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Hotel manager posts open letter to hotel guests who threatened bad online review to gain discount

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Charleville Lodge in Dublin

Charleville Lodge in Dublin

Charleville Lodge in Dublin

A DUBLIN hotel manager has hit out at two German guests at his establishment, who he claimed attempted to blackmail staff in order to gain a discount.

Paul Stenson, manager of the Charleville Lodge Hotel in Phibsborough, said the guests had complained of “a small amount of dust on the main lampshade in the room and the headboard wasn’t entirely horizontal”.

In a scathing yet apparently sarcastic rebuttal on the hotel’s Facebook page, Mr Stenson said the pair then “produced photographic evidence of said irritations at the reception desk”, going on to attempt what Mr Stenson coined as a ‘Travel Review Threat (TRT)’.

He said that staff had cleaned the dust and straightened the headboard.

“I told them to use a spirit level when carrying out the straightening exercise. Rest assured that they will be disciplined over the lampshade issue, and I am currently looking into buying pocket sized spirit levels for every team member, so no further equilibrium issues take place in relation to head boards (or any fitting, for that matter).

“I subsequently learned that once you were made aware that these issues had been resolved, you said that there were more issues that we needed to ‘do something’ about.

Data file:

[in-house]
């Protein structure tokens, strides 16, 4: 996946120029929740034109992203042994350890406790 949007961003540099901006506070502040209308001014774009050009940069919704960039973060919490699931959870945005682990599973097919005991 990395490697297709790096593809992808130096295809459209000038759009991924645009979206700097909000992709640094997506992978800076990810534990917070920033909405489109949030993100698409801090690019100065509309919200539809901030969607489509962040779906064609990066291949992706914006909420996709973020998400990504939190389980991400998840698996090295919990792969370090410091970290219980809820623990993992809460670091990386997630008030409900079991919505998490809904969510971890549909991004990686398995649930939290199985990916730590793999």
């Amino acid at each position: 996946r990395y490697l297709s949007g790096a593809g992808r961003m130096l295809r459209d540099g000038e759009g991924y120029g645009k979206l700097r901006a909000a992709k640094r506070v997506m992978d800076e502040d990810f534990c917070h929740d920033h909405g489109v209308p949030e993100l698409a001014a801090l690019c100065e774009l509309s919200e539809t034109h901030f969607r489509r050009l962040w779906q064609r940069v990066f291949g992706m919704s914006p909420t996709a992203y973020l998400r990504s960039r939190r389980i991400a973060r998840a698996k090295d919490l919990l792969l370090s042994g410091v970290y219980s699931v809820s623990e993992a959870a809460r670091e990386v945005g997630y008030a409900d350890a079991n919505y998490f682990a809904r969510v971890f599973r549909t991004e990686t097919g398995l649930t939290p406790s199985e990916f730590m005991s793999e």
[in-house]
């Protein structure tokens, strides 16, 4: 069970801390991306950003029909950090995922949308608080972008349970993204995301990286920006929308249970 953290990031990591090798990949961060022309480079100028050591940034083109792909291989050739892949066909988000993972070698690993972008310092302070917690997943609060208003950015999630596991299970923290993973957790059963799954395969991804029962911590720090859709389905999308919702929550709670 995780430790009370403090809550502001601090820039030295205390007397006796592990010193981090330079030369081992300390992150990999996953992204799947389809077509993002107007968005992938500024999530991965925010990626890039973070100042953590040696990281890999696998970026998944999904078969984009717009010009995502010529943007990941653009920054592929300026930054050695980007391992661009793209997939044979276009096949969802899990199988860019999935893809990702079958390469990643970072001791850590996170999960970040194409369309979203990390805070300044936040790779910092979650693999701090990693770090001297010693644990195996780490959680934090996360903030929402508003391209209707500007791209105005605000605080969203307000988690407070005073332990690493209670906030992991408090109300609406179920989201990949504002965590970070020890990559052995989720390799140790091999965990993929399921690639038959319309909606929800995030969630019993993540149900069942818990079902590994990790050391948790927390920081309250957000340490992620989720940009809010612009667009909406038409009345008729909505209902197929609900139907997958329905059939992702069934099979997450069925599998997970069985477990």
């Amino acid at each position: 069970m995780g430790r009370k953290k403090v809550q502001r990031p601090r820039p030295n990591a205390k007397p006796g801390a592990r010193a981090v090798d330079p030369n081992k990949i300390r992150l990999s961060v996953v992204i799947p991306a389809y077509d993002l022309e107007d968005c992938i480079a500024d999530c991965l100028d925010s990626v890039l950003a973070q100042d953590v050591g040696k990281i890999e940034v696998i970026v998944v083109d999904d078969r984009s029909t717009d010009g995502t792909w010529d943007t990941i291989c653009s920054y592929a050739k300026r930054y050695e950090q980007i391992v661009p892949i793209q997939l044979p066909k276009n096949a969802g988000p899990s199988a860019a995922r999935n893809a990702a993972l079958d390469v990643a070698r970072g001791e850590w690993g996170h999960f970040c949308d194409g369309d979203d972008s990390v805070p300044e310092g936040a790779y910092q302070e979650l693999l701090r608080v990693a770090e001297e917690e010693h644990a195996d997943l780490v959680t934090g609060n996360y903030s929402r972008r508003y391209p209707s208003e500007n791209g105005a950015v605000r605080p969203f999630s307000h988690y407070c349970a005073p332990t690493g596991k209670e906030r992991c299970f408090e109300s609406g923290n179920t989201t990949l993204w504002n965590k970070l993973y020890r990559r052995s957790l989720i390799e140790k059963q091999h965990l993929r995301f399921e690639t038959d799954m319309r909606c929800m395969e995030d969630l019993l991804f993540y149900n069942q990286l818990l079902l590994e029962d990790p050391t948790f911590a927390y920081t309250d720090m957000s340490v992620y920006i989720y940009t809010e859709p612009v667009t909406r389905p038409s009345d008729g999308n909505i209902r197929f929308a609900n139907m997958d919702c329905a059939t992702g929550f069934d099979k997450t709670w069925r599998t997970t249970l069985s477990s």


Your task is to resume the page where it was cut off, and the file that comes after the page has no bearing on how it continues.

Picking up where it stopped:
“I believe that all of a sudden the door handle to the bathroom became slightly loose and the right door of the wardrobe was approximately 1cm short of a closing perfectly. More photographic evidence was produced here, and words along the lines of ‘do something about it’.”

Mr Stenson continued: “There appears to be a very dark trend emerging in the wonderful world of hospitality. There is a small cohort of travellers who use travel review sites as a means of ‘travelling economically’.”

“Essentially what they do is they take photos of some minor issue relating to the hotel room, and use photo editing software (namely the zoom function) to make the issue look ten times worse than it actually is.

“They then show this image to the hotel reception, and advise the receptionist that this image, along with some scathing words, will appear on the internet in a number of days, if ‘something is not done’ about the issue.

“When they say, ‘something is not done’, they usually mean a substantial discount on the room rate, or no charge for their room at all.”

Mr Stenson said that while some hotels “fall into the trap” of the TRT, “we will respond with threats of equal (or usually greater) proportion. If there is any material posted online by a guest that constitutes slander or could be described as defamatory, we will have no hesitation in taking legal action against this guest.

“Travel review sites are unassailable as they have terms and conditions that are so complex that it would be easier to understand a document written in some obscure dialect of Swahili, but in any case we firmly believe that it is the person who took the photos, and wrote the words, that should be tackled, sued for damages and made pay associated legal costs.”

However, he reassured his German guests that he wasn’t targeting them specifically.

“German guests, please don't get me wrong. I am not saying for one minute that you fall into this category. I am confident that the rationale behind taking the photos was simply a way of showing our team exactly what was wrong in the room, to save us from having to walk up to the first floor to see for ourselves.”

Mr Stenson told Independent.ie tonight that he “100pc stood by what I wrote on the Facebook page” and confirmed that the guests had checked out this morning.

Online Editors